Incinerator targeted for recycling plant


The Schmoke administration will take steps next month to condemn the Pulaski Highway Incinerator and plans to turn the aging East Baltimore plant into a water treatment or recycling facility.

Baltimore's Board of Estimates approved a $100,000 contract yesterday with attorney Charles S. Fax to handle the condemnation proceedings, which by law must begin with the approval of an ordinance by the City Council.

The board's action comes just a week after the owner of the incinerator, politically influential businessman Willard Hackerman, filed suit against the city, claiming it was keeping him from fixing air pollution violations at the plant or replacing it with a new trash-to-energy facility.

Mayor Kurt L. Schmoke said yesterday that the city decided to seek condemnation of the plant more than a year ago, but that Mr. Hackerman wanted to negotiate.

"That's what we tried to do over the past year," the mayor said. "Ten days ago, the negotiations broke down. We informed his counsel that as soon as the City Council was back from its recess [Jan. 24], we would begin condemnation proceedings."

If successful, the city would use the property for water treatment or recycling, Mr. Schmoke said, but "it's not our intention to build" a new trash-burning facility.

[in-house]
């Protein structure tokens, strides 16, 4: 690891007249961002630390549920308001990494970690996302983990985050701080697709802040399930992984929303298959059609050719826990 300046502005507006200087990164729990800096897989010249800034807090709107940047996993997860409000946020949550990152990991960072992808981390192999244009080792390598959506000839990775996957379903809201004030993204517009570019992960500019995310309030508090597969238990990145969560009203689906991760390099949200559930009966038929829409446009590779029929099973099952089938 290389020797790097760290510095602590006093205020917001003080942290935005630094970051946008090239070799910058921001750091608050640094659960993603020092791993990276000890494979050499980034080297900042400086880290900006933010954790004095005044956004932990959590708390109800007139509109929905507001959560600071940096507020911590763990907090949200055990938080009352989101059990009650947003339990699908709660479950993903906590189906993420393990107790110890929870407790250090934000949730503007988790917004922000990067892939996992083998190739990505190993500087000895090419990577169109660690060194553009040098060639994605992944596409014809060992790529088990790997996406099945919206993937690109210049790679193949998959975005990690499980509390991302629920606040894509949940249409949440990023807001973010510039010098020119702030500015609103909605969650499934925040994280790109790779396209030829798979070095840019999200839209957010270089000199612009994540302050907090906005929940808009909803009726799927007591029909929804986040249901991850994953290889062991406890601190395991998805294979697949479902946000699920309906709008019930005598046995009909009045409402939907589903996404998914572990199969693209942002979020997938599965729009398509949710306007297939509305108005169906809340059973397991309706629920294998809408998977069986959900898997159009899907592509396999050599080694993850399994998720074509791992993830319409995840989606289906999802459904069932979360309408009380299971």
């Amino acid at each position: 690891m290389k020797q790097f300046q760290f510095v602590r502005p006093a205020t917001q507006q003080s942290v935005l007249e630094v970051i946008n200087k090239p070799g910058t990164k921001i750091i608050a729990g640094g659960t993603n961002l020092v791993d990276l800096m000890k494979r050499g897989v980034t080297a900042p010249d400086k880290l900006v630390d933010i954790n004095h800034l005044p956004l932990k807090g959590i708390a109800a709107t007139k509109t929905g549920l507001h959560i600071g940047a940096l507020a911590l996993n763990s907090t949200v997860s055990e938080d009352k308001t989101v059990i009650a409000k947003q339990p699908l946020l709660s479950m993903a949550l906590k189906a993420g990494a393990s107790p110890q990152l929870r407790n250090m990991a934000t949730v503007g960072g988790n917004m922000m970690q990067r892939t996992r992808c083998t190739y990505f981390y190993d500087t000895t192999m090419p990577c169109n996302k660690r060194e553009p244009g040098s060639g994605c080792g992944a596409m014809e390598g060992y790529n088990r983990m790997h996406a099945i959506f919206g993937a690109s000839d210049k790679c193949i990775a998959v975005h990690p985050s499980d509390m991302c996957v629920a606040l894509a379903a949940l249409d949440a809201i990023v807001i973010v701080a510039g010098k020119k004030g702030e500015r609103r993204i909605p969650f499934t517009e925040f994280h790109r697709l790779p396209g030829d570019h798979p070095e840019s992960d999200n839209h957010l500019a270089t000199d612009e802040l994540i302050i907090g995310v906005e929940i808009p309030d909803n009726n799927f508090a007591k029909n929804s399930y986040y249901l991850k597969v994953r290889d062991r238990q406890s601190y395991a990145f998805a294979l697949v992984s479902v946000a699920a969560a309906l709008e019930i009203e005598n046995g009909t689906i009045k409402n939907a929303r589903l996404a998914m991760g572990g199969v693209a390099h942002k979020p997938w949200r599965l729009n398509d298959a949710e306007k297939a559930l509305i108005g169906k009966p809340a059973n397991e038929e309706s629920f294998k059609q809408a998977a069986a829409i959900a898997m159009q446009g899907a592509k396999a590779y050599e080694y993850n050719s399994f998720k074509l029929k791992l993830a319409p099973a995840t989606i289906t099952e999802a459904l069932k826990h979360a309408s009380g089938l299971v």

Mr. Hackerman, who bought the incinerator for $41 million in 1981, declined through a spokeswoman to comment yesterday on the city's plans to condemn the plant. Last week, Mr. Hackerman, the head of Whiting-Turner Contracting Co., said he filed his $75 million breach-of-contract suit because the city had broken off talks. He said he was "personally hurt" by the city's actions.

Under the contract, amended in 1985, the city agreed to pay 85 percent of the incinerator's operating costs through 1996. City officials, however, say the facility is outdated and the contract has cost the city millions of dollars.

Mr. Fax, who had been handling the negotiations with Mr. Hackerman for the last several months, has handled land use and environmental matters for several local government bodies in the state.

He is a member of the law firm of Shapiro and Olander, whose partners include Ron Shapiro, Mr. Schmoke's campaign treasurer and one of the mayor's key political advisers.

Also yesterday, the board approved a $25,000 contract with attorney C. Edward Hitchcock to set up a corporation to operate Harrison's Pier 5 hotel and restaurant complex in the Inner Harbor, which the city agreed to take over last week at a cost of $5 million.

Earlier this year, Mr. Hitchcock received a $50,000 contract to conduct a study of the city's public housing authority.

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